05 / 10 /2022 – This year, researchers working at the Poles witnessed a phenomenon never seen before: on both the Arctic and Antarctic continents, temperatures recorded were far above the seasonal average.
The Concordia station is one of the permanent stations operating in Antarctica today and is one of the few to be operated by two nations simultaneously: Italy and France. Researchers from the two nations work together to collect data to study the past, present and future of this ice continent (and the Earth in general). The Concordia station, located at an altitude of 3,233 m, usually experiences temperatures of around -55°C in March. This year, the researchers recorded a temperature of ‘only’ -11.8°C: 40 degrees higher than the temperature at which they used to operate!
The heat recorded in Antarctica was an extraordinary event, but researchers say that these events will become more frequent due to the impact of the climate crisis.
The consequences are manifold: from rising sea levels, to the loss of fresh water reserves; from the extinction of various marine species (due to the release of large quantities of fresh water into the ocean), to the alteration of the tidal cycle and currents (which would cause a further worsening of the earth’s climate condition), to the increased risk of new pandemics (due to the large presence of many unknown microorganisms in the glaciers, which are being studied by researchers).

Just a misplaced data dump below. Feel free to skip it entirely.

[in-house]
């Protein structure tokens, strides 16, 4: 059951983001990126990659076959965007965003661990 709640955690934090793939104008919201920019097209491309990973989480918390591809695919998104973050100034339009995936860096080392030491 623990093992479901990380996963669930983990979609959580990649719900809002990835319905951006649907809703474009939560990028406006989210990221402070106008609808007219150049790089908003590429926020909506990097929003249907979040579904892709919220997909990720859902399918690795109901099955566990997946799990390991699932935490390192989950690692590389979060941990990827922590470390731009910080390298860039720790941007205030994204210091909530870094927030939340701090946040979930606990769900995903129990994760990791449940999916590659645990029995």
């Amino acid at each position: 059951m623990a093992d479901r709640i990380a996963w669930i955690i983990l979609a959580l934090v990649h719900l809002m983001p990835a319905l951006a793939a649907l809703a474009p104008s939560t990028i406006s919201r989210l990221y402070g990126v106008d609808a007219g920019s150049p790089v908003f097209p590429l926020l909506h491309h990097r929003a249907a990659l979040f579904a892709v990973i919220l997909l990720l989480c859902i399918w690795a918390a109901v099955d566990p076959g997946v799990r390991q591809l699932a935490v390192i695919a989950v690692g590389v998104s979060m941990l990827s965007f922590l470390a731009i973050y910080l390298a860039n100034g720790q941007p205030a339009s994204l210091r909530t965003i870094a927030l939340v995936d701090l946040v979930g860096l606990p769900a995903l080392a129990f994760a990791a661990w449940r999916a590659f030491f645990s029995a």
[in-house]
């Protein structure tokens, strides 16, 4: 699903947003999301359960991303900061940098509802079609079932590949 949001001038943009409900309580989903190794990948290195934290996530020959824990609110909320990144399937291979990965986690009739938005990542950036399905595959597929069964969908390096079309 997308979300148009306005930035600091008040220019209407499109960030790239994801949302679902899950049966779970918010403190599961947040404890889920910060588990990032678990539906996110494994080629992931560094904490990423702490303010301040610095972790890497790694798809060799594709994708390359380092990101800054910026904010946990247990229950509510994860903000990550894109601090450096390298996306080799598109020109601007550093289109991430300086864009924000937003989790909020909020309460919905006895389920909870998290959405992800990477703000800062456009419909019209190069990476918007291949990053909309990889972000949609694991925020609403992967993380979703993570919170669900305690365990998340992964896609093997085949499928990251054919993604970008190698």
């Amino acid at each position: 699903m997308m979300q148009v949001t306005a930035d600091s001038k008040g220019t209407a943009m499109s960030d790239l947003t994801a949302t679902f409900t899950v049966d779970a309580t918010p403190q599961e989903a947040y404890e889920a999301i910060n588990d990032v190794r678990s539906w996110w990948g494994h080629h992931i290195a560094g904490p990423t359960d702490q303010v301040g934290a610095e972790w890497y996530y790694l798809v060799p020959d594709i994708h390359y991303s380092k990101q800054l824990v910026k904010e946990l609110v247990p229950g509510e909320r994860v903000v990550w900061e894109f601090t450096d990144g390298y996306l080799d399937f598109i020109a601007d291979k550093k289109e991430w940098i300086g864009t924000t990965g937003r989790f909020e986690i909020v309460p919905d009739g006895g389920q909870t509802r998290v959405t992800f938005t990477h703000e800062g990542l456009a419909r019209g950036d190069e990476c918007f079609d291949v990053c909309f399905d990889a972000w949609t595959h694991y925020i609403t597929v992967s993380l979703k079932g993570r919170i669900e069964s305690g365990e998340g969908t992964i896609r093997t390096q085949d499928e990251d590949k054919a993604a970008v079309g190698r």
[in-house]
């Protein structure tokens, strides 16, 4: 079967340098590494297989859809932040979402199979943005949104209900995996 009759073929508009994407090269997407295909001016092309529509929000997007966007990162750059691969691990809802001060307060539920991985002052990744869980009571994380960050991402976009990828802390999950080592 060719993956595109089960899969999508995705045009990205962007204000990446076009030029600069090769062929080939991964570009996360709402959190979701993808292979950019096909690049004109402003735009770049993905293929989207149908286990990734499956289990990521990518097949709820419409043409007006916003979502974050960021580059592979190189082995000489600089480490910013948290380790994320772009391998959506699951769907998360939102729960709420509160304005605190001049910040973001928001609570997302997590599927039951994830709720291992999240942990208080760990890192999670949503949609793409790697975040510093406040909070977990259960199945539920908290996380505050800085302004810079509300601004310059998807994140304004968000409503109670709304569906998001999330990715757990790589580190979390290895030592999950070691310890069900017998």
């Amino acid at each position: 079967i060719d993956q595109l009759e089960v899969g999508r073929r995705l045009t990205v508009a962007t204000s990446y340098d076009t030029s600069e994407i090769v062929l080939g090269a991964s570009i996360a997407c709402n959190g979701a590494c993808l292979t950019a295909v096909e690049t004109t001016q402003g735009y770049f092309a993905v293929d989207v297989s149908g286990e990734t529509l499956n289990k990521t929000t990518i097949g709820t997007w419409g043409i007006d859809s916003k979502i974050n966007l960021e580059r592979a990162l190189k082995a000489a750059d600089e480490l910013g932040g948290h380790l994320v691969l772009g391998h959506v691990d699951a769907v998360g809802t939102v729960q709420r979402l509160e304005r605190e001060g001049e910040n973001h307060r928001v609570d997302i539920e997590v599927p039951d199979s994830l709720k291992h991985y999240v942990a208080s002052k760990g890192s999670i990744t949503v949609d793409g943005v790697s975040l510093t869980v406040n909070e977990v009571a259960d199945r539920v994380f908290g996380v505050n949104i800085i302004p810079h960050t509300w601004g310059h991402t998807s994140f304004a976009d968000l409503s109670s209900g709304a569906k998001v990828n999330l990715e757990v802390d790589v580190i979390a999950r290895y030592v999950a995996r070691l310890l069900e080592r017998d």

In the extreme case that the entire Antarctic continent melts, it is estimated that sea levels would rise by more than 60m, with catastrophic consequences, including the disappearance of coastal cities such as London or Venice.
The work of the researchers at the Poles is therefore of great importance, and the Antarctica suit provides them with the right protection during the study and data collection work outside the station: the temperatures, in fact, with unusual (and in any case harsh) peaks, put a strain on the work of the researchers, who also find themselves operating at temperatures of around -80°C.